The number of debt-free college plans beginning to circulate can be confusing, but the core message is simple: Higher education should be accessible to everyone, regardless of income and without the cost of crippling debt.
The leaders of five major unions issued a statement expressing their disappointment with the U.S. Supreme Court's decision to hear a case, Friedrichs v. California Teachers Association, that challenges fees non-union members pay.
In an event at the AFT, Sen. Elizabeth Warren (D-Mass.) reached beyond recent calls for student loan forgiveness and free community college to urge the nation not just toward lower or more manageable debt, but toward an entirely debt-free education.
Adjunct faculty lack many things: office space, opportunities for professional development, influence over course content and fair pay. But what rises to the top of this litany of deficits is respect.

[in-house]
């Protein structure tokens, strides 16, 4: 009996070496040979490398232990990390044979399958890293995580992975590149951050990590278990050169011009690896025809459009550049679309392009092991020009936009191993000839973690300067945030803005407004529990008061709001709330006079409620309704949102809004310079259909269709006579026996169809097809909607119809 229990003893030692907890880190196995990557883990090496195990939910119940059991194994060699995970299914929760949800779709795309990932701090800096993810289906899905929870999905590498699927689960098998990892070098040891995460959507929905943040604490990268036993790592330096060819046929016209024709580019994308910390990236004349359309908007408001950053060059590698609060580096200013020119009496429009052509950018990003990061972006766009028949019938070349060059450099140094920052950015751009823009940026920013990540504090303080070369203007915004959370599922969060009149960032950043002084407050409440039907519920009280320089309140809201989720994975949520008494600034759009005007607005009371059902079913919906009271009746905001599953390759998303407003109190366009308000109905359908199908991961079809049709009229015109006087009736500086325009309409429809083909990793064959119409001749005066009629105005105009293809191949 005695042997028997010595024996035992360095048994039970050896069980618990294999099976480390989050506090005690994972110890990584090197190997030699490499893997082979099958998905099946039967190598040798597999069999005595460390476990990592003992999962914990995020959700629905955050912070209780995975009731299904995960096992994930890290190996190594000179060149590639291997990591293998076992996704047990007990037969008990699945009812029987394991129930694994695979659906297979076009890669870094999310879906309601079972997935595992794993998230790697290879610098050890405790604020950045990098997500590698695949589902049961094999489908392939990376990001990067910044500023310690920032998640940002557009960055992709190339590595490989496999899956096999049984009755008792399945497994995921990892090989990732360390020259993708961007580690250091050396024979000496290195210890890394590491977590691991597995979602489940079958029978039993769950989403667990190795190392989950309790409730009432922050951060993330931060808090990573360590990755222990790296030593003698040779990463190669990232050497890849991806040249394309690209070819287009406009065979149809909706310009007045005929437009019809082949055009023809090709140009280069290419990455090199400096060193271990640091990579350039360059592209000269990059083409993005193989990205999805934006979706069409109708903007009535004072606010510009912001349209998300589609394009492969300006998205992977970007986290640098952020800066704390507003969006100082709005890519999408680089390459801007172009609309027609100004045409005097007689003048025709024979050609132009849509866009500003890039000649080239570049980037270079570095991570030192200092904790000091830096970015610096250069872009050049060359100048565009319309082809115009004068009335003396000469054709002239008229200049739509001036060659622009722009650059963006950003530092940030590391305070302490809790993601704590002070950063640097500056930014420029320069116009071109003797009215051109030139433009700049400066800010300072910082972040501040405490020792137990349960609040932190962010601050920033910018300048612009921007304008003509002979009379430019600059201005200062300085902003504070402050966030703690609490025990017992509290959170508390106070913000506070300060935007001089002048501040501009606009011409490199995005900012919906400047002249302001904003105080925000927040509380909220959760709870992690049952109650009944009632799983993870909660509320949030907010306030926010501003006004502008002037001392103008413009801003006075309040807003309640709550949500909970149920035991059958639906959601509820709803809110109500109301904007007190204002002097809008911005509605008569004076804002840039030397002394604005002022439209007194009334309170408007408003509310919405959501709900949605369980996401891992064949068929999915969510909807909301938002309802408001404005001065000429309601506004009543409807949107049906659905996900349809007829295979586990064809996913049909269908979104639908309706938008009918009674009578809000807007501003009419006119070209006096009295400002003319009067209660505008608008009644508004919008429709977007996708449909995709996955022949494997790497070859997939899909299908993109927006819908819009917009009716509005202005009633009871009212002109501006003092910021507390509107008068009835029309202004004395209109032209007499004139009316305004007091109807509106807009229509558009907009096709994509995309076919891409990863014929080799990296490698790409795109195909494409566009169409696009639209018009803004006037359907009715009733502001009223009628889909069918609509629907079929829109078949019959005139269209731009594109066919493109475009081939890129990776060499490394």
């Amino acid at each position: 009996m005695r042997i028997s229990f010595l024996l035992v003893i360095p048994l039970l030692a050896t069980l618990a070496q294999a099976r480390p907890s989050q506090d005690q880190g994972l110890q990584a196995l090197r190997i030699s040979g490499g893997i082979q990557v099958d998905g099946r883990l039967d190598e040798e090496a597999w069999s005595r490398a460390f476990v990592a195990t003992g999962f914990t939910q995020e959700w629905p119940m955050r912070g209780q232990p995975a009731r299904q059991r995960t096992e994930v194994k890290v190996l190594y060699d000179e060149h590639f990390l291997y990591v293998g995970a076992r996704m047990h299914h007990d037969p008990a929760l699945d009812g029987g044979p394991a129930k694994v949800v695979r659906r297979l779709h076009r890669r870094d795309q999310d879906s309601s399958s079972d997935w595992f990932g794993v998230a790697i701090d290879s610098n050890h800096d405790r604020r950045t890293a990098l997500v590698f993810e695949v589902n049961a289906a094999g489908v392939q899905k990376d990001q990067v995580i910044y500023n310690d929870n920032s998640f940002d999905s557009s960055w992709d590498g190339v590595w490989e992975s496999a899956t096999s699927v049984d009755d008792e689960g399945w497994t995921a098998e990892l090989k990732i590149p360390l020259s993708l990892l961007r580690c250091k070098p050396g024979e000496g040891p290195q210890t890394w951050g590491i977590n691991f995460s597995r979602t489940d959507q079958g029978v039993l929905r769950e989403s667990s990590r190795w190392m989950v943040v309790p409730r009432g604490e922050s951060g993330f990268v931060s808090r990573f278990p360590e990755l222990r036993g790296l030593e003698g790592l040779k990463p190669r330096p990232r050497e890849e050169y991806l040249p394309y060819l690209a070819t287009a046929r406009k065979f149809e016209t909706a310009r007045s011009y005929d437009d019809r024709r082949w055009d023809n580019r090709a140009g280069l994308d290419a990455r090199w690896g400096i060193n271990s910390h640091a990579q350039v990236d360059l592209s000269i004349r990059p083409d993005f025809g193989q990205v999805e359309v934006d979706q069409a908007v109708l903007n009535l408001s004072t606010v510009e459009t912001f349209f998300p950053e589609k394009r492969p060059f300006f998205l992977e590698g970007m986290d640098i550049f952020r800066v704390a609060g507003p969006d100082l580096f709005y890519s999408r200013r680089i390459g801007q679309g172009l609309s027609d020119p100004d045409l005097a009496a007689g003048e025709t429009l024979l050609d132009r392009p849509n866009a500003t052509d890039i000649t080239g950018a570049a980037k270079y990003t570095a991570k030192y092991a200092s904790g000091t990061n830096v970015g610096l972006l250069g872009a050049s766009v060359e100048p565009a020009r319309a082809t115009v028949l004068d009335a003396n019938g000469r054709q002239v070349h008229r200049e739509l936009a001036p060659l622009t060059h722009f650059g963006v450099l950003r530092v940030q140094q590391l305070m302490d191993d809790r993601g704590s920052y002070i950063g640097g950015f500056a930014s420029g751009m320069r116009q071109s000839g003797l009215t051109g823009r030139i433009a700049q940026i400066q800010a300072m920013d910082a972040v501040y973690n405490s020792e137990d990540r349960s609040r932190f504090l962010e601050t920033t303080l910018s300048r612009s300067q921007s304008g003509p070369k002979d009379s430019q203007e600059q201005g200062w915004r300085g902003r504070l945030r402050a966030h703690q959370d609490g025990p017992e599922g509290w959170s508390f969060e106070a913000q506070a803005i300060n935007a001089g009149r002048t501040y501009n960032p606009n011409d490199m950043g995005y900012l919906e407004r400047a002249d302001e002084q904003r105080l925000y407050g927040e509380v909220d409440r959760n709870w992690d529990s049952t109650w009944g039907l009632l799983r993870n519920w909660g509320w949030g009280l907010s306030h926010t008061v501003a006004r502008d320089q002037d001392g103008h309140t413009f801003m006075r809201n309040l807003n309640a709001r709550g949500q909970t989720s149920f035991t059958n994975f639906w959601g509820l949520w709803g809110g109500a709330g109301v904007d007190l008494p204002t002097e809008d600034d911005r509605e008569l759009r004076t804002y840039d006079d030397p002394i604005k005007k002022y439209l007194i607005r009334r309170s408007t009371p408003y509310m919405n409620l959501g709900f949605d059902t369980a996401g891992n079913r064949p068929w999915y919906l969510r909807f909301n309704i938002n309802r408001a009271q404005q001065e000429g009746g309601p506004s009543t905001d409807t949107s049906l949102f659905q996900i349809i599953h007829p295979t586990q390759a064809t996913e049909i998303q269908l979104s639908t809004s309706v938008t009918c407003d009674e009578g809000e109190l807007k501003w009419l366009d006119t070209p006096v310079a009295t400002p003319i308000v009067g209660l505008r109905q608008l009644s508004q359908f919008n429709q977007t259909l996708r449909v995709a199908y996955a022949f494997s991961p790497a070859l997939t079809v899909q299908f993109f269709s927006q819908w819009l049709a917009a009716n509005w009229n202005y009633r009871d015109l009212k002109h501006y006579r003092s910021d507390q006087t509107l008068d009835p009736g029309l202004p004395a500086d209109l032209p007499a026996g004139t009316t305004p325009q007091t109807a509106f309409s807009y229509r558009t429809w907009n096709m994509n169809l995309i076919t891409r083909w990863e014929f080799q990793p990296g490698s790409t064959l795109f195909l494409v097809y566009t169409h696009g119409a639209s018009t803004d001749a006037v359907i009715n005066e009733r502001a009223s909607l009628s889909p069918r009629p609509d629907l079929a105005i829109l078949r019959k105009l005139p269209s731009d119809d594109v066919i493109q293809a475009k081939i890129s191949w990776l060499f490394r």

The fact that student debt continues to soar is troubling enough. Now there is clear evidence that it also deepens the gap between the haves and the have-nots.
Thanks to two Florida AFT members, a school bus driver and monitor, 18 schoolchildren safely escaped a fiery bus on the way to school.
The AFT has joined a broad coalition of organizations, from its sister unions to Student Veterans of America, from the National Young Farmers Coalition to Jobs with Justice and the Center for American Progress, to demand that elected officials take action and address college affordability within the next six months.
In her latest column appearing in the New York Times, AFT President Randi Weingarten praises the promising action of the Senate's Health, Education, Labor and Pensions Committee, where Democrats and Republicans came together to unanimously pass a bill to overhaul No Child Left Behind.
The presidents of the nation's two largest teachers unions offered a solid shared vision for reauthorization of the Elementary and Secondary Education Act at a Washington, D.C., meeting with state policy chiefs and in a joint keynote address to a nationwide audience of classroom educators participating in Share My Lesson's third annual virtual conference.
From grass-roots lobbying on Capitol Hill to a telephone town hall meeting, the AFT focused intense activity and energy in the first days of March on the all-important reauthorization of the keystone federal law for K-12 education, the Elementary and Secondary Education Act.